Update: Amazon has responded to claims that the security of its Amazon Key smart lock system can be compromised. Speaking specifically of the steps Amazon takes to protect a customer, an Amazon spokesperson said:
"The delivery driver must complete all steps of the in-home delivery on her/his handheld system to move to the next delivery, including physically checking to ensure that the door is locked.
"During a delivery, the customer can see time stamps regarding how long the door is open and Amazon receives an alert if the door is unlocked for more than several minutes. In the extremely rare case Amazon is unable to lock the door after a delivery, we immediately call the customer."
The original story continues below.
There's no denying that it's an annoyance to miss a delivery – especially one that's been fast tracked by the premium Amazon Prime service you've paid for. But it'd be a whole lot more annoying if a desire for a speedy delivery led to your home being robbed instead.
That's what's alleged to be a potential hazard of using one of the new Amazon Key security systems. To avoid missed deliveries, the web-connected smart lock gives delivery workers temporary access to your property, allowing them to leave your parcel safely indoors without you being present. An included Wi-Fi camera acts as a deterrent for any light-fingered delivery person who may want to make off with your personal items.
However, the integrity of the security system has been called into question by a hacker who has shown that it's possible to manipulate the system so as to give anyone access to an Amazon Key-protected property.
I call this the "Break & Enter dropbox" and it pairs well with my Amazon Key (smartlock & smartcam combo). It's all current software. Amazon downplayed the last attack on this product because it needed an evil delivery driver to execute. This doesn't. pic.twitter.com/35krz46KabFebruary 4, 2018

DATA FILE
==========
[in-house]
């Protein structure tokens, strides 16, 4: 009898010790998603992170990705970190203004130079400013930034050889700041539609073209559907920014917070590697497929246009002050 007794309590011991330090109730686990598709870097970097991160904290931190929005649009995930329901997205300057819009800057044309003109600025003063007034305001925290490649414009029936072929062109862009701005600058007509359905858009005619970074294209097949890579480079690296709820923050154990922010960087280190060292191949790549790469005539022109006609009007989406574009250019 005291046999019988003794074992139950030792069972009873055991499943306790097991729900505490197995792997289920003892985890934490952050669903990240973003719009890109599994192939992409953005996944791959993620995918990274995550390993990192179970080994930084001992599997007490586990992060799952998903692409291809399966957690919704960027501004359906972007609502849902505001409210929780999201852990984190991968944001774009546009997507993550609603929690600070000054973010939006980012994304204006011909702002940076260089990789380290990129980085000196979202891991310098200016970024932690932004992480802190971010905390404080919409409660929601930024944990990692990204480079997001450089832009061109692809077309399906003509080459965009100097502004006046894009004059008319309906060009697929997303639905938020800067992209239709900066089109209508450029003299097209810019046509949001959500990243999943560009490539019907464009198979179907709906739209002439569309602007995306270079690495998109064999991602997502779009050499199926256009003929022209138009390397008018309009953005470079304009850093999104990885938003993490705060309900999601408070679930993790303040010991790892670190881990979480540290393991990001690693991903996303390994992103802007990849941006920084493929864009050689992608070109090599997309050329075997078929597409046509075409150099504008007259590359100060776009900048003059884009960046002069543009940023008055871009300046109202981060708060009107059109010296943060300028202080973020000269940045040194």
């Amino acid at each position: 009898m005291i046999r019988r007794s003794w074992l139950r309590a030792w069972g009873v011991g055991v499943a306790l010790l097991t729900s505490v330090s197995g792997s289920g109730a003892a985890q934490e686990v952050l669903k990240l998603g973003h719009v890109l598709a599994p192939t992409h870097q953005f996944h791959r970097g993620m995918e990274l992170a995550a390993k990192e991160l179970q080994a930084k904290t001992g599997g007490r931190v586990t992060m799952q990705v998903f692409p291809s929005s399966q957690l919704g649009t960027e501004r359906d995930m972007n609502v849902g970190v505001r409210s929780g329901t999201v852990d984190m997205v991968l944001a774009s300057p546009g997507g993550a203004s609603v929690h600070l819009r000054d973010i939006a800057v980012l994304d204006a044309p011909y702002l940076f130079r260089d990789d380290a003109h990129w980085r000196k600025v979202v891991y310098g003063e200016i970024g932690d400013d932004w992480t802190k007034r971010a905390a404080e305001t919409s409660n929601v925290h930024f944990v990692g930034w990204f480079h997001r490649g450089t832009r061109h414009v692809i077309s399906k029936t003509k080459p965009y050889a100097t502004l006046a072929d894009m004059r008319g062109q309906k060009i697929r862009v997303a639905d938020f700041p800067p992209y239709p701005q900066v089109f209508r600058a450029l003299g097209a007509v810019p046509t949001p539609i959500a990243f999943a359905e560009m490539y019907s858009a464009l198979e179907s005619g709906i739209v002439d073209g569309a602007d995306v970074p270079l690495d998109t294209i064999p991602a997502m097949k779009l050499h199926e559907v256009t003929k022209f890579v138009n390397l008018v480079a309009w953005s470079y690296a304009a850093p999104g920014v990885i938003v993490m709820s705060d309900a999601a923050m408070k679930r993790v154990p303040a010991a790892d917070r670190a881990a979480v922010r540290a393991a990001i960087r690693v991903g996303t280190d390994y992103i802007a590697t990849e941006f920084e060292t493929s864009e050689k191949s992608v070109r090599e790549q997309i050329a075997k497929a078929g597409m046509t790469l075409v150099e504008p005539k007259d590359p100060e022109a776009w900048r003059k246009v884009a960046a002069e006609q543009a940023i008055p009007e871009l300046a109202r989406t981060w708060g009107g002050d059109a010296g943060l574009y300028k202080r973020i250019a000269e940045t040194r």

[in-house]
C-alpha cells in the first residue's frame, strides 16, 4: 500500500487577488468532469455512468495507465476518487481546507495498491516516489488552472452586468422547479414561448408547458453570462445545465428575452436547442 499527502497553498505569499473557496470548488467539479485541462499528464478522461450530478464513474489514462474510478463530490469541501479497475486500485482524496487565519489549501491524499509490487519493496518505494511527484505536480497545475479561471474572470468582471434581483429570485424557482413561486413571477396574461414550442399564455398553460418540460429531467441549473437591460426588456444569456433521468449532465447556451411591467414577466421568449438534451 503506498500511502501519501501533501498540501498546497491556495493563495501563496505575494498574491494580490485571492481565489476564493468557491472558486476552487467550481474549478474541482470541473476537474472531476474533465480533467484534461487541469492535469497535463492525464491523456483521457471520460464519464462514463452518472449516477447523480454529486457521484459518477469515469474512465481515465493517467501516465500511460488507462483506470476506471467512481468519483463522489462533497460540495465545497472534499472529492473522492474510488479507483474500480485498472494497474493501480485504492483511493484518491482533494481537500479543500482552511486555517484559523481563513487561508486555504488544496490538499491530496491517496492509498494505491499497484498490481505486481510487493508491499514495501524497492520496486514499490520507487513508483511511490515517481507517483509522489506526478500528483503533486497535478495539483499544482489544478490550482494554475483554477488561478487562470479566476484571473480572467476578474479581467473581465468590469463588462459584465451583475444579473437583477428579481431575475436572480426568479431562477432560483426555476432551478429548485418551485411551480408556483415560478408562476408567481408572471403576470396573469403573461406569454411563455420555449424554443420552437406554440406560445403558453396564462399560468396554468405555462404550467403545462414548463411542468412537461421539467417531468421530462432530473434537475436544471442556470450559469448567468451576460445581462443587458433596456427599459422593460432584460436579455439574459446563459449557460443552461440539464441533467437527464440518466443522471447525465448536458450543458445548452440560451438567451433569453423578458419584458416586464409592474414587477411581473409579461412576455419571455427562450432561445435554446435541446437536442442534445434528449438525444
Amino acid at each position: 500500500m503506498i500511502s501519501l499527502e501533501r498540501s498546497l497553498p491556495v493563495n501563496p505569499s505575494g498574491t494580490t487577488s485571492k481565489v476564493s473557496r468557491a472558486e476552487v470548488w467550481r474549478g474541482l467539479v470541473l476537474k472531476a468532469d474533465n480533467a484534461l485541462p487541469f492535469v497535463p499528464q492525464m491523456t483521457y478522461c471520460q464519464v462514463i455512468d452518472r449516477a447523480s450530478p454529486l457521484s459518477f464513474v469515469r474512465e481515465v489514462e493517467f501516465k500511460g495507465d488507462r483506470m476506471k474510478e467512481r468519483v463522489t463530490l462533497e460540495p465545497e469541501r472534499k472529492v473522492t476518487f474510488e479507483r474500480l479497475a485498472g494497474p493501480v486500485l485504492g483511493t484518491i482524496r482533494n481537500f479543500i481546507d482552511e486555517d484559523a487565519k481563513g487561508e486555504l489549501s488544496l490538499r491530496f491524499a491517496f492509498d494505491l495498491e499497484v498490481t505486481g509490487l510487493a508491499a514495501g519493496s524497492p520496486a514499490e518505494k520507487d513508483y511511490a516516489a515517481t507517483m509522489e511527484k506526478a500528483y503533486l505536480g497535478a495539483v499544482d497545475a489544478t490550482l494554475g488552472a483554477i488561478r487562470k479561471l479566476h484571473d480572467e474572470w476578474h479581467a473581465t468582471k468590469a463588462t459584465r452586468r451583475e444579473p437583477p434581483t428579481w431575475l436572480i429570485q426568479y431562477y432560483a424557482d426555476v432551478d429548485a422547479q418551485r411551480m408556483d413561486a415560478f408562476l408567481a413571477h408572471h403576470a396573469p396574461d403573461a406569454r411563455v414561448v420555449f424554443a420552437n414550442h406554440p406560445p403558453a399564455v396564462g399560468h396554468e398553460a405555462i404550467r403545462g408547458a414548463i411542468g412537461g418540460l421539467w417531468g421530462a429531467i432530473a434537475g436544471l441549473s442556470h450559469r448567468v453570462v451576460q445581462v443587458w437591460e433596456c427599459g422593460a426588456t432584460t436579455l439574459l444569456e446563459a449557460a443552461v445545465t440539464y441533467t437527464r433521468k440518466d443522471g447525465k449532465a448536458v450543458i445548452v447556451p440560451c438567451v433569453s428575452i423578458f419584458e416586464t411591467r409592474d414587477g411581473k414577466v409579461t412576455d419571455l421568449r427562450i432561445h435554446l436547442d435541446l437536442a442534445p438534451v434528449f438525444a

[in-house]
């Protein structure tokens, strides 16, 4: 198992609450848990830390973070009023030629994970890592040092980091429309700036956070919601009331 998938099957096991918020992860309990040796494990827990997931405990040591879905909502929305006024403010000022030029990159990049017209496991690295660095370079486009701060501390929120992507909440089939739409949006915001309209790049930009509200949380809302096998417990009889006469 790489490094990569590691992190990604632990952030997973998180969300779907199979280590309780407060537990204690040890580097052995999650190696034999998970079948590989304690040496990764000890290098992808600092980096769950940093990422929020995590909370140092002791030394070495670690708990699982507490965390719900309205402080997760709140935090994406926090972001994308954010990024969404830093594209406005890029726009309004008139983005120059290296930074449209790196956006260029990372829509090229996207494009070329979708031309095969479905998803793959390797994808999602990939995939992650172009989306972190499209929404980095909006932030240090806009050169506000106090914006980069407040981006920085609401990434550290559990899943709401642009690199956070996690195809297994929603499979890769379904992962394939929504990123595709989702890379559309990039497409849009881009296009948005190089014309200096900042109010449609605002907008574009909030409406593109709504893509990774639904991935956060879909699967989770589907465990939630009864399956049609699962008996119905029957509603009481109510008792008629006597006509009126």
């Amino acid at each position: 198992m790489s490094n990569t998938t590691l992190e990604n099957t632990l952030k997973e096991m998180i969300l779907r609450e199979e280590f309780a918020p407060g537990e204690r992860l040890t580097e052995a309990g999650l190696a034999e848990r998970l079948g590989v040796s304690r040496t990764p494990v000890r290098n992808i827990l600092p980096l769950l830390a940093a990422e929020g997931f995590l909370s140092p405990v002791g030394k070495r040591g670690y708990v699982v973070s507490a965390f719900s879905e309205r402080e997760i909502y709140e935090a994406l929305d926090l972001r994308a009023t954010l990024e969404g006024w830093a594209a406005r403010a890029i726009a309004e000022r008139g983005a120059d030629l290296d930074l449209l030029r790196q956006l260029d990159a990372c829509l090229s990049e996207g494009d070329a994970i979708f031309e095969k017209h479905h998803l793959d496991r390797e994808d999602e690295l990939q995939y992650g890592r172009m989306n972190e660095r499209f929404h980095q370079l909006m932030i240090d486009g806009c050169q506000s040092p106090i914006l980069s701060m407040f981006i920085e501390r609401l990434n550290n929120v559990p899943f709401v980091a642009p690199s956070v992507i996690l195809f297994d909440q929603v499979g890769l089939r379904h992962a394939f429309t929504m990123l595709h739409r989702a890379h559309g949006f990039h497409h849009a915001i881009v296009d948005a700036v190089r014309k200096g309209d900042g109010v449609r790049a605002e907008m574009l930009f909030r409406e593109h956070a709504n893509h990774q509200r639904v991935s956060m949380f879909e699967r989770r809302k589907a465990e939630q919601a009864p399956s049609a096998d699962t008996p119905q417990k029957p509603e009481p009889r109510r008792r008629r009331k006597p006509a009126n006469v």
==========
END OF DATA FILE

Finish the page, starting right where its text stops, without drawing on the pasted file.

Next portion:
A hacker known online as "MG" posted the above clip, showing the Amazon Key's security protocols being overriden in a controlled situation.
Though MG is withholding the details of how his hack works until Amazon has had an opportunity to address the issue, the video shows the Amazon Key's lock potentially remaining open even when a delivery driver's access allowance has expired.
It appears to take advantage of what's called a "dropbox" – a mobile computer with Wi-Fi connectivity, which can control the key, either finding a way to prevent it from re-locking itself, or simply unlocking it itself.
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Gerald is Editor-in-Chief of iMore.com. Previously he was the Executive Editor for TechRadar, taking care of the site's home cinema, gaming, smart home, entertainment and audio output. He loves gaming, but don't expect him to play with you unless your console is hooked up to a 4K HDR screen and a 7.1 surround system. Before TechRadar, Gerald was Editor of Gizmodo UK. He is also the author of 'Get Technology: Upgrade Your Future', published by Aurum Press.